Review Summary: A fine album that would have benefited from more forays into electronica in its mid to final third. The ballads are beautiful, even breathtaking when O'Connor features, but as Grant displays on the more experimental tracks, he is capable of so much more
'I wonder who they'll get to play me- maybe they'll dig up Richard Burton's corpse'
On 2010's 'The Queen of Denmark' John Grant was brilliantly, beautifully bitter and angry. The combination of Midlake's luscious instrumentation behind his deceptively smooth baritone and poisonously funny lyrics produced one of the records of the year by anyone's standards. To borrow a cliche, the more things have changed for Grant in the intervening three years the more they have stayed the same. He's still lyrically fixated upon a former lover but musically he's sprung a surprise- opener 'Pale Green Ghosts' is the now-familiar tale of woe and loneliness sound tracked not with strings but a pounding electronic beat. It's a downright eerie start, and that Grant not only makes it work but manages to sound recognizably like himself is a tribute to his talent and the power of that voice. When he segues into the positively danceable 'Black Belt' we are truly in alien territory. Were it not for the trademark brilliance of a line like 'Etch a sketch your way out of this, reject' we might as well be in Ibiza. That we are not is confirmed by the stunning 'GMF', notable not only for some of the funniest lyrics Grant has yet written but also for the appearance of Sinead O'Connor. The addition of her harmonies is a stroke of genius and she is sorely missed on 'Vietnam', a mid-tempo plodder where shorn of the trifecta of her vocals, electronica and Midlake, Grant proves himself to be human after all.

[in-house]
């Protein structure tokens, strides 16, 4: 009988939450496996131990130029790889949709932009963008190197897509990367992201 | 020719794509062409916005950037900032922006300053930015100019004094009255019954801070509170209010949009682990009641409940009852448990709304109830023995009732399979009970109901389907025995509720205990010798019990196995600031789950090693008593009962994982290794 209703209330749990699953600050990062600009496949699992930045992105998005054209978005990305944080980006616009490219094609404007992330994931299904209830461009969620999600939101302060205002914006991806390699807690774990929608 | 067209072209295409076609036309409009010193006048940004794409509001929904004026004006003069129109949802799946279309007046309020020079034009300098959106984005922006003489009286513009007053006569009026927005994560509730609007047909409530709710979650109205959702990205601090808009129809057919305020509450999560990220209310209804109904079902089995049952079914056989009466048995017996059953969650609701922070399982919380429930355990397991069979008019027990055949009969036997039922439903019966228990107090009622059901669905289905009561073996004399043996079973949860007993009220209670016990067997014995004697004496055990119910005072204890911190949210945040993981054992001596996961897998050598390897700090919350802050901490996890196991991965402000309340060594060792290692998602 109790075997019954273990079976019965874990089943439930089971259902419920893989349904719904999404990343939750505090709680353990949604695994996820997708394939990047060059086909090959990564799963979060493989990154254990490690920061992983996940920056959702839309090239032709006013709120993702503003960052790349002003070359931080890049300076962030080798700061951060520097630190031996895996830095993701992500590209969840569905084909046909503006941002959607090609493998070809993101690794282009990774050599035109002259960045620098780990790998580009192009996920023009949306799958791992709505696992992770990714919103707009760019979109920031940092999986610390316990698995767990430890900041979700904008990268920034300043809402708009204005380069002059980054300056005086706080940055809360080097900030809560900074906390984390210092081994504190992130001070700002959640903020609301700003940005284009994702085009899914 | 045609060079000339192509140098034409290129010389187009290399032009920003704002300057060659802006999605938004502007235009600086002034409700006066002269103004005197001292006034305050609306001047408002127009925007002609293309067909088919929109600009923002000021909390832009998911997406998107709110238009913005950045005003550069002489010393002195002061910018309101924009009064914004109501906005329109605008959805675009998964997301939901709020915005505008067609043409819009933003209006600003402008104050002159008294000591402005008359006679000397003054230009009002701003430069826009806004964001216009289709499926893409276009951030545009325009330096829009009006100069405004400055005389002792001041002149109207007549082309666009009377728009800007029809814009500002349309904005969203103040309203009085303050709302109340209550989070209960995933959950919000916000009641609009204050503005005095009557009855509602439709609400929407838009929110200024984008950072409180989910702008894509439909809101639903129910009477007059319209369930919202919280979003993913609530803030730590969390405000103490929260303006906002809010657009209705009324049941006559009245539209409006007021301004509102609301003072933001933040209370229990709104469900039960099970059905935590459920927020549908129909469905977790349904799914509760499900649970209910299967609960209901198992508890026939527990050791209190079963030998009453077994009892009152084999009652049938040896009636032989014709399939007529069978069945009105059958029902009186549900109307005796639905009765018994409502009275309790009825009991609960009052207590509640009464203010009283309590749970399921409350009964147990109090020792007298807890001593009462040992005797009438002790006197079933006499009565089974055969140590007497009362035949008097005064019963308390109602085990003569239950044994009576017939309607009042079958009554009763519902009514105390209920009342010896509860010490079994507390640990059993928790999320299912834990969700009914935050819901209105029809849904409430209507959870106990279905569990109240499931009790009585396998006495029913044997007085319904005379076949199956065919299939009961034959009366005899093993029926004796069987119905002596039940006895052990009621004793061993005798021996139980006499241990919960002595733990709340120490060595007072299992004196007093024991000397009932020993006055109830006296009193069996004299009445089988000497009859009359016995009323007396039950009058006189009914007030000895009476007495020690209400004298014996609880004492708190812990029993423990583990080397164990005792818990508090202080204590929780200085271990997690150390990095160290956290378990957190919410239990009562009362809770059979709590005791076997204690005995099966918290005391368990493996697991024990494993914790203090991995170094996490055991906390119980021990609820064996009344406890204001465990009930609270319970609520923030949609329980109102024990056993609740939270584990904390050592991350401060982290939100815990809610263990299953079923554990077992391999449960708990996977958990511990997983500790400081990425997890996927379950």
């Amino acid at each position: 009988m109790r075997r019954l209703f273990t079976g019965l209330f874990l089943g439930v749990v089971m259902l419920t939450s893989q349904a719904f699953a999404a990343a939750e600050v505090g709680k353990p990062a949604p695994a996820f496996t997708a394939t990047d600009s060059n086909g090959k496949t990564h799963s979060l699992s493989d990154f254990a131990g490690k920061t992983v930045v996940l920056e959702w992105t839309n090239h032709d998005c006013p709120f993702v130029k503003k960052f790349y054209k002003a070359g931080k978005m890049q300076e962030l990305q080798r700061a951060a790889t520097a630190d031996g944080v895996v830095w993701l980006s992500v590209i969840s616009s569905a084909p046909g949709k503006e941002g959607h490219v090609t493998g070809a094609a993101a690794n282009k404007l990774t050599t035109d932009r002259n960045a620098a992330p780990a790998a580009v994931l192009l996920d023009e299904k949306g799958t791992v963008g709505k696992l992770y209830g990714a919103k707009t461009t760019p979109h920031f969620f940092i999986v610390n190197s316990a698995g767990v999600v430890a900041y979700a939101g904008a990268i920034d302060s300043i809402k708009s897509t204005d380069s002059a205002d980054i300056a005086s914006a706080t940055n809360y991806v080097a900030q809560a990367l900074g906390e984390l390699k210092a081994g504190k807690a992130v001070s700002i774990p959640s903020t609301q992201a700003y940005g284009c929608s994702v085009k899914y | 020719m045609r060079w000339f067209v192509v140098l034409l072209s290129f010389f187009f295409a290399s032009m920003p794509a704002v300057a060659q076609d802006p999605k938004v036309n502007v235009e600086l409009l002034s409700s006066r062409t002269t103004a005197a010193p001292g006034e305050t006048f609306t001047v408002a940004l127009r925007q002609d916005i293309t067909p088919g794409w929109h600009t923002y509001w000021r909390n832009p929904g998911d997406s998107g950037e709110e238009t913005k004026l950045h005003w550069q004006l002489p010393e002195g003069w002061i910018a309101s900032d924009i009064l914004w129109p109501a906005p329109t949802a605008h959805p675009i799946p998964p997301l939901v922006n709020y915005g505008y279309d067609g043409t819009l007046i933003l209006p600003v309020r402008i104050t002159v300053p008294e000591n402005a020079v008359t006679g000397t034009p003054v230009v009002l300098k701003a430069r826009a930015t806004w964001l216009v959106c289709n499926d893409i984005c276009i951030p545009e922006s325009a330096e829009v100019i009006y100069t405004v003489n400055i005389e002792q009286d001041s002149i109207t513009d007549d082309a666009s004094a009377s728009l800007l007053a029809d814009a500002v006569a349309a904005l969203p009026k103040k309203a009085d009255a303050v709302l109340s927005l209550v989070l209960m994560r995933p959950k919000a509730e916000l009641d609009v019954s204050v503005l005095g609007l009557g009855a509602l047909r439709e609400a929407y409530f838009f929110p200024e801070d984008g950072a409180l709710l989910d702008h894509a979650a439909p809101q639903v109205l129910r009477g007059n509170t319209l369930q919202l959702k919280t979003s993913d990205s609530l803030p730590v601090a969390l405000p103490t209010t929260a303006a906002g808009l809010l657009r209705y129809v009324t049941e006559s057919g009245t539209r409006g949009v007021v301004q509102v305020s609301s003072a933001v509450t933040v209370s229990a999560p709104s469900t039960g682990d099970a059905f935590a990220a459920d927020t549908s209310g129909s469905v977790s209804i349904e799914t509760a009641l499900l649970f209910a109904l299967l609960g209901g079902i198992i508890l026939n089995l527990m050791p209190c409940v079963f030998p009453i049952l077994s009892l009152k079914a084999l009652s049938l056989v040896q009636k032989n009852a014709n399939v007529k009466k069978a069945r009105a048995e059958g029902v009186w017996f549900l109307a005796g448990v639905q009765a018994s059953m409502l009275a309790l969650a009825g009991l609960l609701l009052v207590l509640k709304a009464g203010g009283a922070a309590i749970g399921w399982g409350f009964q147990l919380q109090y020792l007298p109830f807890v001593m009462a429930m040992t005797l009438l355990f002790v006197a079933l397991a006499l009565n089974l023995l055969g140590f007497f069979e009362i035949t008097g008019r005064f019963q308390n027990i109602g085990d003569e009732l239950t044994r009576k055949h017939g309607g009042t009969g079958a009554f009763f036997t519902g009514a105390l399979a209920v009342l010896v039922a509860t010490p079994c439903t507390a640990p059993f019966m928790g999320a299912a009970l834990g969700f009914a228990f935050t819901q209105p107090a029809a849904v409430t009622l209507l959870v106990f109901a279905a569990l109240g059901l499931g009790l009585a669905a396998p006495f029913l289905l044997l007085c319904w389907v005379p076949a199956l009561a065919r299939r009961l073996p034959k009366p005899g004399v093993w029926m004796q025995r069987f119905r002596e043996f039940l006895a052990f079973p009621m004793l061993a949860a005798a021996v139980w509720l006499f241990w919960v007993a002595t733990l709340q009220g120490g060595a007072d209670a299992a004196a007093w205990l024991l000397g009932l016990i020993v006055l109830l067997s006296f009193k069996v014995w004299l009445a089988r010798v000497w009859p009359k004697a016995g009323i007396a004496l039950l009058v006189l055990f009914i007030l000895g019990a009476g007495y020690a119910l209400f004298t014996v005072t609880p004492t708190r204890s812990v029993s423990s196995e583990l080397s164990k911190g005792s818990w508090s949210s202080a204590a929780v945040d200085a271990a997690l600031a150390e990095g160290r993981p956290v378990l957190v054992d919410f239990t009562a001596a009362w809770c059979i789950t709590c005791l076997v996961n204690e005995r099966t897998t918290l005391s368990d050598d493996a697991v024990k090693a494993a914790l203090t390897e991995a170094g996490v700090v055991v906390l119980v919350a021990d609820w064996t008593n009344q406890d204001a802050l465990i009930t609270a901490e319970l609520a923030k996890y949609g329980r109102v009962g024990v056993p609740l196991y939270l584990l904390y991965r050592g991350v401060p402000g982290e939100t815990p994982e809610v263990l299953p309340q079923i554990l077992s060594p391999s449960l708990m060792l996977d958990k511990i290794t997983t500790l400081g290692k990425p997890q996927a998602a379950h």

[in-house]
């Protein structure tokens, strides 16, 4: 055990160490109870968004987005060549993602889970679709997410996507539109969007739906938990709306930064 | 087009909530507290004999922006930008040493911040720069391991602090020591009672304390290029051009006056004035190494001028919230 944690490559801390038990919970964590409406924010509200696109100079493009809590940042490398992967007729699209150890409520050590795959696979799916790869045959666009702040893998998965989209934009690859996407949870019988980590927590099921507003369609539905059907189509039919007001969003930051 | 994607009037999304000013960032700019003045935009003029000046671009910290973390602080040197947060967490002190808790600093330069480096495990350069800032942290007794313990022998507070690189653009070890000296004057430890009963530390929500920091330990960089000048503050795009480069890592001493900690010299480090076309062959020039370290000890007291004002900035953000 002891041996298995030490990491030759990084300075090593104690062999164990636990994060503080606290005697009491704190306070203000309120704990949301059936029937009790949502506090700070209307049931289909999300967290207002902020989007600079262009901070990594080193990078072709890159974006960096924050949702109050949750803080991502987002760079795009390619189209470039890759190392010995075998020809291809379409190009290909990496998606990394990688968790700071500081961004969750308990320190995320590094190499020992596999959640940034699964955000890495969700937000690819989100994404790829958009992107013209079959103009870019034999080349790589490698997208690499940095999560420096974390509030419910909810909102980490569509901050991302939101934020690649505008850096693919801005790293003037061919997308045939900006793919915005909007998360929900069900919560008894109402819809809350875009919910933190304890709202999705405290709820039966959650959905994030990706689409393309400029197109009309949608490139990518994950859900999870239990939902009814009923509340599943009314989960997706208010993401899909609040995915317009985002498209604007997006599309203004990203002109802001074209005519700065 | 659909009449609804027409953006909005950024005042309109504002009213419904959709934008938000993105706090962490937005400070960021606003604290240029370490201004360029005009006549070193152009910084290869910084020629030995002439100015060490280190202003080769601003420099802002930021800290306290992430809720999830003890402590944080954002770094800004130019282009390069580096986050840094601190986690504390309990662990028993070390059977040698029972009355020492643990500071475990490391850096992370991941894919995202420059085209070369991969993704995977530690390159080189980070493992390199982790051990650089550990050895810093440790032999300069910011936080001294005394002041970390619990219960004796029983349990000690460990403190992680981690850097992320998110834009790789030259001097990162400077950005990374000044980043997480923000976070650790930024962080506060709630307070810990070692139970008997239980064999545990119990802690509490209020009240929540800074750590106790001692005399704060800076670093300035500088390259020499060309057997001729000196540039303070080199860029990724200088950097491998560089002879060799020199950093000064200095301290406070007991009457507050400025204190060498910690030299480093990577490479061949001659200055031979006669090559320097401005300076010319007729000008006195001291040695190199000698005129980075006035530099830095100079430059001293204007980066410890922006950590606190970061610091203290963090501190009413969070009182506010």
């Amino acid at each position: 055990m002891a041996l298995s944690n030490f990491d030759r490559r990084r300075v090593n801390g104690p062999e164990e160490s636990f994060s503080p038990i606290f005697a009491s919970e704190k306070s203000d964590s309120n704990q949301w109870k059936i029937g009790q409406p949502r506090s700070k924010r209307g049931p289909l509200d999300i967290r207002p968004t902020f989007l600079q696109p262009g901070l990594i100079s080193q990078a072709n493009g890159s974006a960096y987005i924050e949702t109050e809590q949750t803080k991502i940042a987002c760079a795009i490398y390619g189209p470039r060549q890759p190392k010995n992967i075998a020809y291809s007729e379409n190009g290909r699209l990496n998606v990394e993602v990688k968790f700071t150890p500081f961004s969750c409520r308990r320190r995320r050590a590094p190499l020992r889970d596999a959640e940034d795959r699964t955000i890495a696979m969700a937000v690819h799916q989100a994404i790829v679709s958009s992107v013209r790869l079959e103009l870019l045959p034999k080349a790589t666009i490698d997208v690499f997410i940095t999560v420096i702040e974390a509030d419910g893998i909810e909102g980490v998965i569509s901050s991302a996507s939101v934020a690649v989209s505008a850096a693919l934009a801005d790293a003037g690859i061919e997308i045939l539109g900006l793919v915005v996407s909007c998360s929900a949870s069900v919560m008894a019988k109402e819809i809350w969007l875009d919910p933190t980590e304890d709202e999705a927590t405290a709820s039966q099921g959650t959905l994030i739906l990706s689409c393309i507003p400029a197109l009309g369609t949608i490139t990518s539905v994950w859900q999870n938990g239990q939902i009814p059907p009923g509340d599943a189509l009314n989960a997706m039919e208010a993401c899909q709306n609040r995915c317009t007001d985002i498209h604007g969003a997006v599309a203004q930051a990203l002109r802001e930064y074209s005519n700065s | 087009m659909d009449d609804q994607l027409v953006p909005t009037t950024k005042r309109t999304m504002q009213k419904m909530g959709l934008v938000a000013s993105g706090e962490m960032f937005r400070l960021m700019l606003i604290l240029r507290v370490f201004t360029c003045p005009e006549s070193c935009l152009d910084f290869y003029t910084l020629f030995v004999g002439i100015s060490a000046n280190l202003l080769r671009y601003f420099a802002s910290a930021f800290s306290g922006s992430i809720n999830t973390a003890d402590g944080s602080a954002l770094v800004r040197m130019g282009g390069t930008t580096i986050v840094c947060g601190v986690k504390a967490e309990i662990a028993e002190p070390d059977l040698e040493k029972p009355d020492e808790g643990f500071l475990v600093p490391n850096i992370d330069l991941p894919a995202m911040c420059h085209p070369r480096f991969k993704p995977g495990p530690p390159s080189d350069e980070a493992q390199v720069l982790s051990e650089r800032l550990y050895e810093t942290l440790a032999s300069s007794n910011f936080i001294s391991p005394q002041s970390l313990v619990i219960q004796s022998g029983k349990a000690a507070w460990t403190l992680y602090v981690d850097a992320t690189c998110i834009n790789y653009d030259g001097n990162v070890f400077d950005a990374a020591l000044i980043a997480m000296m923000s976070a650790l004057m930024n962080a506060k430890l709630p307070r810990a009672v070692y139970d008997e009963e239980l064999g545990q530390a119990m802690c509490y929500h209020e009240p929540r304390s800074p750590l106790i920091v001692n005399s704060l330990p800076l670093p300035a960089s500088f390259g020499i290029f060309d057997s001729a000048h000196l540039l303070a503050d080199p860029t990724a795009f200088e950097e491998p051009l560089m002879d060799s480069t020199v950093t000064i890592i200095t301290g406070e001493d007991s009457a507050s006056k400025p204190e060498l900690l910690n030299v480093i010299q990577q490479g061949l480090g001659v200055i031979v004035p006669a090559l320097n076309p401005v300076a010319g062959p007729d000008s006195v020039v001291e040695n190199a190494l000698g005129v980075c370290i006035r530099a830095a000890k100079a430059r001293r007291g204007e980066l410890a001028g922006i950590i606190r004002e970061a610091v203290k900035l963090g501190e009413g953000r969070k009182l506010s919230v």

Not entirely coincidentally, things pick up again when O'Connor returns on 'It Doesn't Matter To Him'. This central part of the album is curious- it feels like Grant has abandoned experimentation in favour of what sounds like the more prosaic cuts from 'Queen of Denmark'. Welcomingly, those pulsing beats return on the staggering 'You Don't Have To', where Grant memorably intones 'Remember when we used to *** all night long....neither do I because I always passed out' over a shimmering dance track. If there were clubs in purgatory, one imagines its inhabitants might be dancing to this. The album proper ends with its most nakedly emotional cut: on 'Glacier', electronics are stripped back to leave just that voice, a gorgeous piano line and strings and a gut-wrenching metaphor. Not a perfect album, then, but an exceptionally brave one, both in terms of its lyrical content and the way in which it moves an established sound forward.